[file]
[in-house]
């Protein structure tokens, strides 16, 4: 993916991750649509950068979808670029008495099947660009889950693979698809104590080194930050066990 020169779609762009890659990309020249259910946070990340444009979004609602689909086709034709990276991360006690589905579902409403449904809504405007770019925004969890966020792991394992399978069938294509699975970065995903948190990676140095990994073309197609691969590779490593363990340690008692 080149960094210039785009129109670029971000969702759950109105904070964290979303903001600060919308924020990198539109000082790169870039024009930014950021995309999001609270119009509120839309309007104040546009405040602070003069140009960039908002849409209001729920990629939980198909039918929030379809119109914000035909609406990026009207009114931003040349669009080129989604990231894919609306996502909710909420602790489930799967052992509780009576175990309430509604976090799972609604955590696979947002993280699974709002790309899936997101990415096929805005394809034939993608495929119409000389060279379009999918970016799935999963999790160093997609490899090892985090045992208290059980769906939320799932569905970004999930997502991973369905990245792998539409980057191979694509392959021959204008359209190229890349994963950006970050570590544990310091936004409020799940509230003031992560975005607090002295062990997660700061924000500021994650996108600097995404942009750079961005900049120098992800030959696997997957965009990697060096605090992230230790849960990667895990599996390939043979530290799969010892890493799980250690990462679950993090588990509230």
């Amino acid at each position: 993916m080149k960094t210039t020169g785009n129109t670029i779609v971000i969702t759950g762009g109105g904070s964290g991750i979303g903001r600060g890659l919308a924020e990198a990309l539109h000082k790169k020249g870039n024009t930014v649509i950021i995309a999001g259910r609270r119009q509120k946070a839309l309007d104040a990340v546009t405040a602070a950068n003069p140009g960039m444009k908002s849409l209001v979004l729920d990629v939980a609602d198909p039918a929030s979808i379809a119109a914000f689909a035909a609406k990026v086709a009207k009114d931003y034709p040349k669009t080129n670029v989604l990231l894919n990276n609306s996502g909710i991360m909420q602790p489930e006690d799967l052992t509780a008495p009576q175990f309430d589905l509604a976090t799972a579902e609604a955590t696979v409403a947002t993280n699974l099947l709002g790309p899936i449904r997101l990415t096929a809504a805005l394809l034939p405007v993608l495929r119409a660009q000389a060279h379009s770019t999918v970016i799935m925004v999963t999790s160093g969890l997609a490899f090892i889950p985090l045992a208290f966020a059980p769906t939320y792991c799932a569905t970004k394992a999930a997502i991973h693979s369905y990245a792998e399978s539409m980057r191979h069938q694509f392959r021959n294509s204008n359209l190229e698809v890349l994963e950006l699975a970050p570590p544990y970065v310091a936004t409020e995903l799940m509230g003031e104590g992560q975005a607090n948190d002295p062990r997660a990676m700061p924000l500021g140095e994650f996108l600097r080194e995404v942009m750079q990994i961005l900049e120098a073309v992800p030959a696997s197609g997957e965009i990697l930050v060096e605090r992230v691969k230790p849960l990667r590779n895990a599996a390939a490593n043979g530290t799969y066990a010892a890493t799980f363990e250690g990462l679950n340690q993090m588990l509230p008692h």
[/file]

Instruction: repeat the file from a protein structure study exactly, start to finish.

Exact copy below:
[in-house]
């Protein structure tokens, strides 16, 4: 993916991750649509950068979808670029008495099947660009889950693979698809104590080194930050066990 020169779609762009890659990309020249259910946070990340444009979004609602689909086709034709990276991360006690589905579902409403449904809504405007770019925004969890966020792991394992399978069938294509699975970065995903948190990676140095990994073309197609691969590779490593363990340690008692 080149960094210039785009129109670029971000969702759950109105904070964290979303903001600060919308924020990198539109000082790169870039024009930014950021995309999001609270119009509120839309309007104040546009405040602070003069140009960039908002849409209001729920990629939980198909039918929030379809119109914000035909609406990026009207009114931003040349669009080129989604990231894919609306996502909710909420602790489930799967052992509780009576175990309430509604976090799972609604955590696979947002993280699974709002790309899936997101990415096929805005394809034939993608495929119409000389060279379009999918970016799935999963999790160093997609490899090892985090045992208290059980769906939320799932569905970004999930997502991973369905990245792998539409980057191979694509392959021959204008359209190229890349994963950006970050570590544990310091936004409020799940509230003031992560975005607090002295062990997660700061924000500021994650996108600097995404942009750079961005900049120098992800030959696997997957965009990697060096605090992230230790849960990667895990599996390939043979530290799969010892890493799980250690990462679950993090588990509230």
């Amino acid at each position: 993916m080149k960094t210039t020169g785009n129109t670029i779609v971000i969702t759950g762009g109105g904070s964290g991750i979303g903001r600060g890659l919308a924020e990198a990309l539109h000082k790169k020249g870039n024009t930014v649509i950021i995309a999001g259910r609270r119009q509120k946070a839309l309007d104040a990340v546009t405040a602070a950068n003069p140009g960039m444009k908002s849409l209001v979004l729920d990629v939980a609602d198909p039918a929030s979808i379809a119109a914000f689909a035909a609406k990026v086709a009207k009114d931003y034709p040349k669009t080129n670029v989604l990231l894919n990276n609306s996502g909710i991360m909420q602790p489930e006690d799967l052992t509780a008495p009576q175990f309430d589905l509604a976090t799972a579902e609604a955590t696979v409403a947002t993280n699974l099947l709002g790309p899936i449904r997101l990415t096929a809504a805005l394809l034939p405007v993608l495929r119409a660009q000389a060279h379009s770019t999918v970016i799935m925004v999963t999790s160093g969890l997609a490899f090892i889950p985090l045992a208290f966020a059980p769906t939320y792991c799932a569905t970004k394992a999930a997502i991973h693979s369905y990245a792998e399978s539409m980057r191979h069938q694509f392959r021959n294509s204008n359209l190229e698809v890349l994963e950006l699975a970050p570590p544990y970065v310091a936004t409020e995903l799940m509230g003031e104590g992560q975005a607090n948190d002295p062990r997660a990676m700061p924000l500021g140095e994650f996108l600097r080194e995404v942009m750079q990994i961005l900049e120098a073309v992800p030959a696997s197609g997957e965009i990697l930050v060096e605090r992230v691969k230790p849960l990667r590779n895990a599996a390939a490593n043979g530290t799969y066990a010892a890493t799980f363990e250690g990462l679950n340690q993090m588990l509230p008692h």